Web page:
You can keep your forms from slipping into mundanity by substituting the default gray submit button to a colourful graphic of your choosing. You can also use some simple bits of CSS to present your forms better: by adding backgrounds, borders and spacing.
This page was last updated on 2012-08-21
Image Submit Button
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You should already know how to construct all the individual parts of a form, and if not, check out the basic forms tutorial. We're just concentrating on the submit button here. The code to get an image in there is
<input type="image" src="media/submit.gif" height="20" width="60" border="0" alt="Submit your info">
It's the same format as the submit button, but with
type="submit" changed to
width attributes are brought through from images proper.
Do make sure that you use all of these attributes to make your forms as usable as possible. The
alt tag is particularly important in this instance as if users have images turned off they'll be looking for the submit button and may not know that the image is there in its place.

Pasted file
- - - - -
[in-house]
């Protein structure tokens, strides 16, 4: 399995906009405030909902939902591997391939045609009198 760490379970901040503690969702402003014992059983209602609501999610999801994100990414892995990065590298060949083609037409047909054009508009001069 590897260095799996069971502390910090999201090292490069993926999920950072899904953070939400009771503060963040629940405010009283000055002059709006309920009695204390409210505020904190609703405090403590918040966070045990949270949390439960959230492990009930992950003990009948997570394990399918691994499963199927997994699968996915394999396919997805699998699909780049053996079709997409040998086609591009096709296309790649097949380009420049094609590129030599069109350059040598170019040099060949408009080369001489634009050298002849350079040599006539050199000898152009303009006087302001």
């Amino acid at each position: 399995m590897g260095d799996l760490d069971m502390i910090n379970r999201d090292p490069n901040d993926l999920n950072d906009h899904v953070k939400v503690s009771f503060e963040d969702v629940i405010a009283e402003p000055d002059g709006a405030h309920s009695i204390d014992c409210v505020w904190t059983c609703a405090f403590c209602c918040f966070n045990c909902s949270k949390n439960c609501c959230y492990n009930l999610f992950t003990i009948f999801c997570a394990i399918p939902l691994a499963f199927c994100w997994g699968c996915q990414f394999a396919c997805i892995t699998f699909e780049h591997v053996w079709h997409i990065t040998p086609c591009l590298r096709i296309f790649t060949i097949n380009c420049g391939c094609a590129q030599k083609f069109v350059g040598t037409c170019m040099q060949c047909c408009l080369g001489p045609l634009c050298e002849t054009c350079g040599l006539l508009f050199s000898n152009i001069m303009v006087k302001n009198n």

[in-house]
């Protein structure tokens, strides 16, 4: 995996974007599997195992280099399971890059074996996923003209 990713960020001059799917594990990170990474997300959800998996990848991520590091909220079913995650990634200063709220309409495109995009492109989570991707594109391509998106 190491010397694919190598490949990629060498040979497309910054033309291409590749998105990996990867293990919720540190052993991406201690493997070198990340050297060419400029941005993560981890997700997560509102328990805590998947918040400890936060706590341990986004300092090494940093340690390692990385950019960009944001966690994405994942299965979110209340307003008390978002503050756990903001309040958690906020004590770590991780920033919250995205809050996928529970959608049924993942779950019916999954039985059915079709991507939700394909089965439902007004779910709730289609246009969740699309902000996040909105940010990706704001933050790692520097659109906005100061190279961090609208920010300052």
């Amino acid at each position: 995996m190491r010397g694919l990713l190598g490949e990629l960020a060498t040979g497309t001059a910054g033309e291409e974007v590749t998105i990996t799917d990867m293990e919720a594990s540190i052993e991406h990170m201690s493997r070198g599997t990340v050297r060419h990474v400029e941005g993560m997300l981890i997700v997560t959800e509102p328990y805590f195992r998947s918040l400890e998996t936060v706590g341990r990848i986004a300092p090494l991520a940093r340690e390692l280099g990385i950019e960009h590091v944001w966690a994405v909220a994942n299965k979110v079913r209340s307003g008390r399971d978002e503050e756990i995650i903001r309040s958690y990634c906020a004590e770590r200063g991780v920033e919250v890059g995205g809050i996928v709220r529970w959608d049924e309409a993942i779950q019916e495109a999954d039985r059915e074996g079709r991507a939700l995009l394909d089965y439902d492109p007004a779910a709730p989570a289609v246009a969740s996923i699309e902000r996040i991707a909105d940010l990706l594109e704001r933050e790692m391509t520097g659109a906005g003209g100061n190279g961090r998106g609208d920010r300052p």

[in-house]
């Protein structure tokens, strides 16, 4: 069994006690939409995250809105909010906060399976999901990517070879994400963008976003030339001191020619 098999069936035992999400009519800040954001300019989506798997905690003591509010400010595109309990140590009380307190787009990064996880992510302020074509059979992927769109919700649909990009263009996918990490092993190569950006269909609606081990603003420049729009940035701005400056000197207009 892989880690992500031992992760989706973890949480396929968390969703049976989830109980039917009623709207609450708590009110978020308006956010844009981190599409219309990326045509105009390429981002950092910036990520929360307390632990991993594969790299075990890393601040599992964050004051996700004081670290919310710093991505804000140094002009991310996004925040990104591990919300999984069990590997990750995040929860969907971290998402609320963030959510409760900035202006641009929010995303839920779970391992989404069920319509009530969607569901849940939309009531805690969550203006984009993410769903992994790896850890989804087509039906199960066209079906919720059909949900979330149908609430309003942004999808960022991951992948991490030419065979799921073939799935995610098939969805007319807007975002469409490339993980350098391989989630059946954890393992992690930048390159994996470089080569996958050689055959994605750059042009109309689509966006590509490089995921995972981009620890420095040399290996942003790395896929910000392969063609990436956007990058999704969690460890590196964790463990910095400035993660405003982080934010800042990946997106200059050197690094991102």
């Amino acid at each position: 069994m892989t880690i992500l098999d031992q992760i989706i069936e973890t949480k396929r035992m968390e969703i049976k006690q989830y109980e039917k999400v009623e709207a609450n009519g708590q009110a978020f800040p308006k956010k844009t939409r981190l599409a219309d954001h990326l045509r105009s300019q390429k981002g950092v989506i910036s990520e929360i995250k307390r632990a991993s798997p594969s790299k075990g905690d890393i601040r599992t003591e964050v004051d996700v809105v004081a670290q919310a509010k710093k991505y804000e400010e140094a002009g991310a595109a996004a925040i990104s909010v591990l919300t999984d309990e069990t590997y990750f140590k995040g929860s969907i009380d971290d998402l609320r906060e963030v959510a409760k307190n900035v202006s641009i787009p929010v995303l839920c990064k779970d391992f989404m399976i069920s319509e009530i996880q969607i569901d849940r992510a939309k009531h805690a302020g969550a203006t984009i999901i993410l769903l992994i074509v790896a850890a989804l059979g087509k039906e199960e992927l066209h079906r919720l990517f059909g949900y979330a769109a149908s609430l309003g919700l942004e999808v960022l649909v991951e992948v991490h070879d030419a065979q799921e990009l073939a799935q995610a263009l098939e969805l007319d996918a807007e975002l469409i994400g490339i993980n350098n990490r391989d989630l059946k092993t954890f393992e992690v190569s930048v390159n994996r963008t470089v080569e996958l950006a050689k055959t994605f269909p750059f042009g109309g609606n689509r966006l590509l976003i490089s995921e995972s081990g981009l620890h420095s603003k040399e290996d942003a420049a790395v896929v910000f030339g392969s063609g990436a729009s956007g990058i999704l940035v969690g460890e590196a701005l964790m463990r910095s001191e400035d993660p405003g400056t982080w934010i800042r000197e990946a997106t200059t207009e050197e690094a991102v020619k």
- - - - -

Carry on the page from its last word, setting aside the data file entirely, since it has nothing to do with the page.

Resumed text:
Styling the Submit
Oftentimes it isn't necessary to use images to get the look you want for your submit buttons. If your aim is primarily to inject a bit of colour into the regular gray buttons, why not try using CSS to do the job? Check out the buttons below — all glossed with some simple CSS code:
They don't need to download to be usable, they work for users with images turned off; and they sink back into the page pleasingly when clicked. They're easily achieved too, I'm just adding style rules right into the tag:
<input type="submit" value="Button" style="background: red; color: orange; font-size: 1.2em">
If you have any experience with stylesheets this should be a doddle: just some backgrounds, text formatting, borders and some spacing rules applied to each one and we've got a troupe of presentable buttons. Try this option before you use an image.